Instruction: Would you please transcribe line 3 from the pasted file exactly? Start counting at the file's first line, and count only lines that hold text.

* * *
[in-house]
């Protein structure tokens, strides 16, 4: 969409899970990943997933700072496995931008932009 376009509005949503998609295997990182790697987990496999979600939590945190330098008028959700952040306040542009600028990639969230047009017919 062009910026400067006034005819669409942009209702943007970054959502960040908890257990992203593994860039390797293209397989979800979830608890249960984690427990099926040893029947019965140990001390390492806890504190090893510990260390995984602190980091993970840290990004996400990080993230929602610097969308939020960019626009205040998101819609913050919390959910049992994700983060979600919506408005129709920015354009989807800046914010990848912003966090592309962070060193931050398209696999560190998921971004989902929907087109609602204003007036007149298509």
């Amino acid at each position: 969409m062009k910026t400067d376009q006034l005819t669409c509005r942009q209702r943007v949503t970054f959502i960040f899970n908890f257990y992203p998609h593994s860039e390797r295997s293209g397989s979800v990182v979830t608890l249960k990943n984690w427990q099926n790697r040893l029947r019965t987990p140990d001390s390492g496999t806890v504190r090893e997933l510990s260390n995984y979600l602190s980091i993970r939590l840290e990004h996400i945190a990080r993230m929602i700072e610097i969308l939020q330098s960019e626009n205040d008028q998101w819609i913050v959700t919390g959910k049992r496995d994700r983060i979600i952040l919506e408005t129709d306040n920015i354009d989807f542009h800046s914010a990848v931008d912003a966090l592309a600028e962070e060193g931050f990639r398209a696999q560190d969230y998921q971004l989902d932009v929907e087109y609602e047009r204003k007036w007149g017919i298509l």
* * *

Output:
């Amino acid at each position: 969409m062009k910026t400067d376009q006034l005819t669409c509005r942009q209702r943007v949503t970054f959502i960040f899970n908890f257990y992203p998609h593994s860039e390797r295997s293209g397989s979800v990182v979830t608890l249960k990943n984690w427990q099926n790697r040893l029947r019965t987990p140990d001390s390492g496999t806890v504190r090893e997933l510990s260390n995984y979600l602190s980091i993970r939590l840290e990004h996400i945190a990080r993230m929602i700072e610097i969308l939020q330098s960019e626009n205040d008028q998101w819609i913050v959700t919390g959910k049992r496995d994700r983060i979600i952040l919506e408005t129709d306040n920015i354009d989807f542009h800046s914010a990848v931008d912003a966090l592309a600028e962070e060193g931050f990639r398209a696999q560190d969230y998921q971004l989902d932009v929907e087109y609602e047009r204003k007036w007149g017919i298509l």